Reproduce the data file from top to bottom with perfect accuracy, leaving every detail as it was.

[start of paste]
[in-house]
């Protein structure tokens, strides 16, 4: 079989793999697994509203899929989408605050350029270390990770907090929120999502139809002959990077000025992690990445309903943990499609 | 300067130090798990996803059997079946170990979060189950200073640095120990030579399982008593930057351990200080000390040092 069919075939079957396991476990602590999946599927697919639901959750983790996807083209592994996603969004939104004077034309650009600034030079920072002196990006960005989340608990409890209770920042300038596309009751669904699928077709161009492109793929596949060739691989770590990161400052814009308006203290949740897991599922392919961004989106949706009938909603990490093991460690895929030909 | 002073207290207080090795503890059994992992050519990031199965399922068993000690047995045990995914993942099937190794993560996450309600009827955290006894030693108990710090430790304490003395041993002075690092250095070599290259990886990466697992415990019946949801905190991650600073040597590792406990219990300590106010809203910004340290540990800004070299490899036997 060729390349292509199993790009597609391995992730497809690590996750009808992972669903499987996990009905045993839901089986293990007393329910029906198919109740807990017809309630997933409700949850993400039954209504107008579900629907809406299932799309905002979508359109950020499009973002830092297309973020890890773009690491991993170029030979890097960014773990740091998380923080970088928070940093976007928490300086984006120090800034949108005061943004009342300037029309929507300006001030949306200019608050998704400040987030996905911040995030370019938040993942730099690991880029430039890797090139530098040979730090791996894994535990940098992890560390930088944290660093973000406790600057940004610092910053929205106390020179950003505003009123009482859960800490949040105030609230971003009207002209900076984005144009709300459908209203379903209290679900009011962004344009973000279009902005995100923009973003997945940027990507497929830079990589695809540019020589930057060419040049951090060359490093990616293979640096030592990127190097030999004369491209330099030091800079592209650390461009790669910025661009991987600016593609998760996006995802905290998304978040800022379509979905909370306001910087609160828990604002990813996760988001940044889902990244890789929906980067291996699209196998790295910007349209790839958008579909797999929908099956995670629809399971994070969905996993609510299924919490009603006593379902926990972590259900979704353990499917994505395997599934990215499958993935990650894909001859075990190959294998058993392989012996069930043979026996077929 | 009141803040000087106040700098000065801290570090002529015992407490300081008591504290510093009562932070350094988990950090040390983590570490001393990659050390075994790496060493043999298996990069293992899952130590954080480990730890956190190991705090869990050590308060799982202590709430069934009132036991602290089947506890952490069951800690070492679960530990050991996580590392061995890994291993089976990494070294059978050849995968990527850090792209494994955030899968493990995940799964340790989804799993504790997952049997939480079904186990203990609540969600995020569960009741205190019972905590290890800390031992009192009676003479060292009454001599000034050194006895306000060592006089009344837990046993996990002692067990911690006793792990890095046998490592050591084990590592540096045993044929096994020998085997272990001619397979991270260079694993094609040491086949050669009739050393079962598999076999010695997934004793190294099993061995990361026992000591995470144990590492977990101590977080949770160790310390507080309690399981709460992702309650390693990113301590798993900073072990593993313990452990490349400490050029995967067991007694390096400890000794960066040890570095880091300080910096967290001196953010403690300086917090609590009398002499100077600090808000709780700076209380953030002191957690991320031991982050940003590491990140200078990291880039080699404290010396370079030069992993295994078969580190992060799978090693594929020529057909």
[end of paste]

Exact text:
[in-house]
């Protein structure tokens, strides 16, 4: 079989793999697994509203899929989408605050350029270390990770907090929120999502139809002959990077000025992690990445309903943990499609 | 300067130090798990996803059997079946170990979060189950200073640095120990030579399982008593930057351990200080000390040092 069919075939079957396991476990602590999946599927697919639901959750983790996807083209592994996603969004939104004077034309650009600034030079920072002196990006960005989340608990409890209770920042300038596309009751669904699928077709161009492109793929596949060739691989770590990161400052814009308006203290949740897991599922392919961004989106949706009938909603990490093991460690895929030909 | 002073207290207080090795503890059994992992050519990031199965399922068993000690047995045990995914993942099937190794993560996450309600009827955290006894030693108990710090430790304490003395041993002075690092250095070599290259990886990466697992415990019946949801905190991650600073040597590792406990219990300590106010809203910004340290540990800004070299490899036997 060729390349292509199993790009597609391995992730497809690590996750009808992972669903499987996990009905045993839901089986293990007393329910029906198919109740807990017809309630997933409700949850993400039954209504107008579900629907809406299932799309905002979508359109950020499009973002830092297309973020890890773009690491991993170029030979890097960014773990740091998380923080970088928070940093976007928490300086984006120090800034949108005061943004009342300037029309929507300006001030949306200019608050998704400040987030996905911040995030370019938040993942730099690991880029430039890797090139530098040979730090791996894994535990940098992890560390930088944290660093973000406790600057940004610092910053929205106390020179950003505003009123009482859960800490949040105030609230971003009207002209900076984005144009709300459908209203379903209290679900009011962004344009973000279009902005995100923009973003997945940027990507497929830079990589695809540019020589930057060419040049951090060359490093990616293979640096030592990127190097030999004369491209330099030091800079592209650390461009790669910025661009991987600016593609998760996006995802905290998304978040800022379509979905909370306001910087609160828990604002990813996760988001940044889902990244890789929906980067291996699209196998790295910007349209790839958008579909797999929908099956995670629809399971994070969905996993609510299924919490009603006593379902926990972590259900979704353990499917994505395997599934990215499958993935990650894909001859075990190959294998058993392989012996069930043979026996077929 | 009141803040000087106040700098000065801290570090002529015992407490300081008591504290510093009562932070350094988990950090040390983590570490001393990659050390075994790496060493043999298996990069293992899952130590954080480990730890956190190991705090869990050590308060799982202590709430069934009132036991602290089947506890952490069951800690070492679960530990050991996580590392061995890994291993089976990494070294059978050849995968990527850090792209494994955030899968493990995940799964340790989804799993504790997952049997939480079904186990203990609540969600995020569960009741205190019972905590290890800390031992009192009676003479060292009454001599000034050194006895306000060592006089009344837990046993996990002692067990911690006793792990890095046998490592050591084990590592540096045993044929096994020998085997272990001619397979991270260079694993094609040491086949050669009739050393079962598999076999010695997934004793190294099993061995990361026992000591995470144990590492977990101590977080949770160790310390507080309690399981709460992702309650390693990113301590798993900073072990593993313990452990490349400490050029995967067991007694390096400890000794960066040890570095880091300080910096967290001196953010403690300086917090609590009398002499100077600090808000709780700076209380953030002191957690991320031991982050940003590491990140200078990291880039080699404290010396370079030069992993295994078969580190992060799978090693594929020529057909």